Life-size Lego Bugatti Chiron actually works, has over 1 million pieces

id=”article-body” class=”row” section=”article-body”>

Lego

Building Lego’s scale Bugatti Chiron model will likely take you some time, but its long build time pales in comparison to how long it took Lego to build a fully functioning, full-size Bugatti Chiron.

Now playing: Watch this: You can actually drive this full-size Lego car

3:06

Yes, you read that correctly, and your eyes are not deceiving you. This is a 1:1-scale Bugatti Chiron built from Lego’s standard pieces with a few special bits in there to ensure functionality. Lego’s team took over 13,000 work hours to put the car’s 1-million-plus pieces into place, and the result is a car that actually drove under its own power. Imagine the price tag on that one.

Building it

In total, the full-size Lego Chiron relies on 339 different kinds of Lego pieces, connected entirely by traditional Lego methods, meaning no glue was used. Some pieces are custom, only because Lego didn’t produce the right kinds of pieces in the right colors for this project.

Lego started with a steel frame, which it deemed necessary based on the estimated final weight of the product. The steel frame connects to axles and parts that help affix Bugatti’s wheels to the real Chiron. The brake system is borrowed from a go-kart, and the power steering system comes from an all-terrain vehicle, https://foursquare.com/user/588174920 both of which are also attached to the frame. There’s also a steel roll cage for added safety, and the chassis has four real lift points that can be used to put the car in the air. There’s no suspension system because of space and complexity constraints.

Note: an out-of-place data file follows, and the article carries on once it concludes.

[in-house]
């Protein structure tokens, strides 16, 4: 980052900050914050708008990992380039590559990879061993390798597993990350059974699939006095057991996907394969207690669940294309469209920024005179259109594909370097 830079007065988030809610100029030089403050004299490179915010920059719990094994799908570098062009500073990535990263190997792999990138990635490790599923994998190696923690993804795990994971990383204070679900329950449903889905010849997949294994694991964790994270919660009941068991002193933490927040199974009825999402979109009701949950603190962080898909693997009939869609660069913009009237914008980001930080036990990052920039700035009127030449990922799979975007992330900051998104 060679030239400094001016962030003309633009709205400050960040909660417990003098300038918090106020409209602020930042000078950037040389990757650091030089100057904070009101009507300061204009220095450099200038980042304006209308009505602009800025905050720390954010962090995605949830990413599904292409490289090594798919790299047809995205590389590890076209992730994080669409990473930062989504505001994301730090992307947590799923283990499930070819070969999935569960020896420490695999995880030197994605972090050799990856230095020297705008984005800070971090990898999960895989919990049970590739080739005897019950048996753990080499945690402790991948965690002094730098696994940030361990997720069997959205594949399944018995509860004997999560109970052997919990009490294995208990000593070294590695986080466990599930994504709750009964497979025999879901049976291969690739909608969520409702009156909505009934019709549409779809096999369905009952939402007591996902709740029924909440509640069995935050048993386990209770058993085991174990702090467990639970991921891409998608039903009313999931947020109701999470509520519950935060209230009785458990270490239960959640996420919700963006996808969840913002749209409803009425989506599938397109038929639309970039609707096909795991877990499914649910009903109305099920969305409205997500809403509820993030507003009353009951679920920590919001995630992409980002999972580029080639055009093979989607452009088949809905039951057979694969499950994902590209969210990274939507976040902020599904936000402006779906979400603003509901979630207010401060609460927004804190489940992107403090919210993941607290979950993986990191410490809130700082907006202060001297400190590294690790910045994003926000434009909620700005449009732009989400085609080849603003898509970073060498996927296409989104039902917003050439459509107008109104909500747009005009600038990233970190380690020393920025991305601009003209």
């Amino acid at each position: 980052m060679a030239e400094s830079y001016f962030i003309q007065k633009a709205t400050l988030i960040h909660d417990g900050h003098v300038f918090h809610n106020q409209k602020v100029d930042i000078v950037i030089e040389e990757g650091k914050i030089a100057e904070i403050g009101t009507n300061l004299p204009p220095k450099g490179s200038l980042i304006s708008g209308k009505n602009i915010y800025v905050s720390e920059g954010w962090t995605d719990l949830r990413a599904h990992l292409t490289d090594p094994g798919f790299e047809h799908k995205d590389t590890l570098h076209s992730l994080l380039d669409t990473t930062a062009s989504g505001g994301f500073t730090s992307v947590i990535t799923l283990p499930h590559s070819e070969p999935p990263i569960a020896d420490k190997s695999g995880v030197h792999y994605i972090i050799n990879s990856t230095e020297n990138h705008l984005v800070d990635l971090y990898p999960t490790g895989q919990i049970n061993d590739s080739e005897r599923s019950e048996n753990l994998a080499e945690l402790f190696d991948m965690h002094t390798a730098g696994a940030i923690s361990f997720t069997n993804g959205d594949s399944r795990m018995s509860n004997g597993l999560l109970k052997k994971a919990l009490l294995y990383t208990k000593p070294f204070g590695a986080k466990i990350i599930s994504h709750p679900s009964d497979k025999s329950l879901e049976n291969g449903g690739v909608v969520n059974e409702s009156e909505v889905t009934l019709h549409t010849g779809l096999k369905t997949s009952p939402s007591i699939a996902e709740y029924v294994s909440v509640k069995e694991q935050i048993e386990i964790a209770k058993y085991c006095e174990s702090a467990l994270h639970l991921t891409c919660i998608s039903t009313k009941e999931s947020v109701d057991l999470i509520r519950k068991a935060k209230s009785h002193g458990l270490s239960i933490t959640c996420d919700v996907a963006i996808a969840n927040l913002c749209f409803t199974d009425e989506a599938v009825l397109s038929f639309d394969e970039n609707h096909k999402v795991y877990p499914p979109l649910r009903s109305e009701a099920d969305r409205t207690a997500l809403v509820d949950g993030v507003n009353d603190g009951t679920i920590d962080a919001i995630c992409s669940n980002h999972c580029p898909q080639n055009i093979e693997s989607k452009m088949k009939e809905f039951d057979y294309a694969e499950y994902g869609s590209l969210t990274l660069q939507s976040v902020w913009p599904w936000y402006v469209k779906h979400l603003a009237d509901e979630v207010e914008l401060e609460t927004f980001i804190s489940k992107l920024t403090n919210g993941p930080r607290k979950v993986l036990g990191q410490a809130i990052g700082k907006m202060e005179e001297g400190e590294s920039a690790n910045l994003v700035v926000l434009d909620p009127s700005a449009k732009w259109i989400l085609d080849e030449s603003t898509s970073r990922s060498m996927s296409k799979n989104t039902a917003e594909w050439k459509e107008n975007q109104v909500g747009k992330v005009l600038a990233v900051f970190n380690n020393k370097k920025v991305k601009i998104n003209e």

On top of that frame, Lego used a variety of Technic frame pieces to create an inner structure that could support all the exterior body panels.

After laying out the shape of the car using a basic skeleton, Lego’s team used a bunch of triangular segments to form the vehicle’s body panels. It relied on a special fabric to mimic the car’s exposed carbon-fiber bits. The front grille looks pretty darn close to original, thanks to Lego’s propeller-hub pieces.

Leave a Reply